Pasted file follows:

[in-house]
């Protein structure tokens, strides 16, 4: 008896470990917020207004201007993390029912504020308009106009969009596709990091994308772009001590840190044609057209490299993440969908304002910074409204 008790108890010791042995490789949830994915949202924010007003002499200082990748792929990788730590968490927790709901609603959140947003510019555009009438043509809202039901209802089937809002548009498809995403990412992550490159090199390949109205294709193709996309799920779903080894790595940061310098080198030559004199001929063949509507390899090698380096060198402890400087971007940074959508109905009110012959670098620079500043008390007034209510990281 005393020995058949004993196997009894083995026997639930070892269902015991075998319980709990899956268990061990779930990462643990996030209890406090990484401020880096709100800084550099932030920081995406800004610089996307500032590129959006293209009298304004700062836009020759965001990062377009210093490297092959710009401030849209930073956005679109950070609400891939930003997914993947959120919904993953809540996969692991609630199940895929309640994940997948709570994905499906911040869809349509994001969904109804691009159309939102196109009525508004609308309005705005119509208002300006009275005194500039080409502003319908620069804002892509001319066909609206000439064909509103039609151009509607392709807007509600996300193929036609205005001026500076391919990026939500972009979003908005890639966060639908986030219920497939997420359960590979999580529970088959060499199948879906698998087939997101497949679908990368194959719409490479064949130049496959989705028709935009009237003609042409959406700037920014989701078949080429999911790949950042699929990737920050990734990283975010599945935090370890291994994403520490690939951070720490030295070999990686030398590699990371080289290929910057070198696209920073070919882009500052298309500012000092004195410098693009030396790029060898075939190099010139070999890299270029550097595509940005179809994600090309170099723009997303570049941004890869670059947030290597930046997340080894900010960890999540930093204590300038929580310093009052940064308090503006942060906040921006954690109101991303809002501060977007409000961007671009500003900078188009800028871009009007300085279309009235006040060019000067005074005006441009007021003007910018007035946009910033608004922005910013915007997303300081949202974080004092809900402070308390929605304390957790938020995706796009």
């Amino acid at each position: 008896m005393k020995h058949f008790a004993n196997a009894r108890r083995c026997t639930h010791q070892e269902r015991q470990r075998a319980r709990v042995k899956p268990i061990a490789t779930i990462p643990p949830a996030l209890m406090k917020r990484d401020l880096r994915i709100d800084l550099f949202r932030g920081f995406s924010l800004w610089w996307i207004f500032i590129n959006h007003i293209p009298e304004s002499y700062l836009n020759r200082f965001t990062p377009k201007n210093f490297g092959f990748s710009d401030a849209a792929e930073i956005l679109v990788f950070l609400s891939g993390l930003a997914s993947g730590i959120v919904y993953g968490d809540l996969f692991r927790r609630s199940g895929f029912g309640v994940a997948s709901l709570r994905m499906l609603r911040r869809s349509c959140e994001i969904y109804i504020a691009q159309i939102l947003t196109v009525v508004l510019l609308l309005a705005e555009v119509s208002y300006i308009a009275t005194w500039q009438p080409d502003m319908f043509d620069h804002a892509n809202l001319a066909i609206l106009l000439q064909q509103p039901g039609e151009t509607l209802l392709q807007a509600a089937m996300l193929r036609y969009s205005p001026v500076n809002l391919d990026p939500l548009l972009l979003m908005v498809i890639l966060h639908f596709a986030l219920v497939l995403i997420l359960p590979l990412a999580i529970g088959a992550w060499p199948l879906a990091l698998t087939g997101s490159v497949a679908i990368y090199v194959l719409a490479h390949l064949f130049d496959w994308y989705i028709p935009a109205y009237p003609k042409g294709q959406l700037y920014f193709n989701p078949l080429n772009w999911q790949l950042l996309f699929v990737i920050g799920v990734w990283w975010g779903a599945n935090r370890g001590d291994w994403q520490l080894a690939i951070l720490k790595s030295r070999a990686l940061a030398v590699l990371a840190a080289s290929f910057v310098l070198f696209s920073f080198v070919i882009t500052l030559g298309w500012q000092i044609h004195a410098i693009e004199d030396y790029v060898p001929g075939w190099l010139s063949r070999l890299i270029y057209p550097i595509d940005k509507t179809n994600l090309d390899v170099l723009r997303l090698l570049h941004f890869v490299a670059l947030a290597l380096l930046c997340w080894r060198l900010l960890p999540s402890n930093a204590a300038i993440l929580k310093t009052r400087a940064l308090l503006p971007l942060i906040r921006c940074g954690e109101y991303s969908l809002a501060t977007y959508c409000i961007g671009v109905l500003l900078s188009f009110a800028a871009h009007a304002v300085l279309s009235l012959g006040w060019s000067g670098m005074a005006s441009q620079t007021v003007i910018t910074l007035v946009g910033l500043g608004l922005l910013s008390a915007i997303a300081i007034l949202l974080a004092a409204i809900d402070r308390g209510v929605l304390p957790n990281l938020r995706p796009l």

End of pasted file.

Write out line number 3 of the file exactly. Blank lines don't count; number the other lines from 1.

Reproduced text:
């Amino acid at each position: 008896m005393k020995h058949f008790a004993n196997a009894r108890r083995c026997t639930h010791q070892e269902r015991q470990r075998a319980r709990v042995k899956p268990i061990a490789t779930i990462p643990p949830a996030l209890m406090k917020r990484d401020l880096r994915i709100d800084l550099f949202r932030g920081f995406s924010l800004w610089w996307i207004f500032i590129n959006h007003i293209p009298e304004s002499y700062l836009n020759r200082f965001t990062p377009k201007n210093f490297g092959f990748s710009d401030a849209a792929e930073i956005l679109v990788f950070l609400s891939g993390l930003a997914s993947g730590i959120v919904y993953g968490d809540l996969f692991r927790r609630s199940g895929f029912g309640v994940a997948s709901l709570r994905m499906l609603r911040r869809s349509c959140e994001i969904y109804i504020a691009q159309i939102l947003t196109v009525v508004l510019l609308l309005a705005e555009v119509s208002y300006i308009a009275t005194w500039q009438p080409d502003m319908f043509d620069h804002a892509n809202l001319a066909i609206l106009l000439q064909q509103p039901g039609e151009t509607l209802l392709q807007a509600a089937m996300l193929r036609y969009s205005p001026v500076n809002l391919d990026p939500l548009l972009l979003m908005v498809i890639l966060h639908f596709a986030l219920v497939l995403i997420l359960p590979l990412a999580i529970g088959a992550w060499p199948l879906a990091l698998t087939g997101s490159v497949a679908i990368y090199v194959l719409a490479h390949l064949f130049d496959w994308y989705i028709p935009a109205y009237p003609k042409g294709q959406l700037y920014f193709n989701p078949l080429n772009w999911q790949l950042l996309f699929v990737i920050g799920v990734w990283w975010g779903a599945n935090r370890g001590d291994w994403q520490l080894a690939i951070l720490k790595s030295r070999a990686l940061a030398v590699l990371a840190a080289s290929f910057v310098l070198f696209s920073f080198v070919i882009t500052l030559g298309w500012q000092i044609h004195a410098i693009e004199d030396y790029v060898p001929g075939w190099l010139s063949r070999l890299i270029y057209p550097i595509d940005k509507t179809n994600l090309d390899v170099l723009r997303l090698l570049h941004f890869v490299a670059l947030a290597l380096l930046c997340w080894r060198l900010l960890p999540s402890n930093a204590a300038i993440l929580k310093t009052r400087a940064l308090l503006p971007l942060i906040r921006c940074g954690e109101y991303s969908l809002a501060t977007y959508c409000i961007g671009v109905l500003l900078s188009f009110a800028a871009h009007a304002v300085l279309s009235l012959g006040w060019s000067g670098m005074a005006s441009q620079t007021v003007i910018t910074l007035v946009g910033l500043g608004l922005l910013s008390a915007i997303a300081i007034l949202l974080a004092a409204i809900d402070r308390g209510v929605l304390p957790n990281l938020r995706p796009l």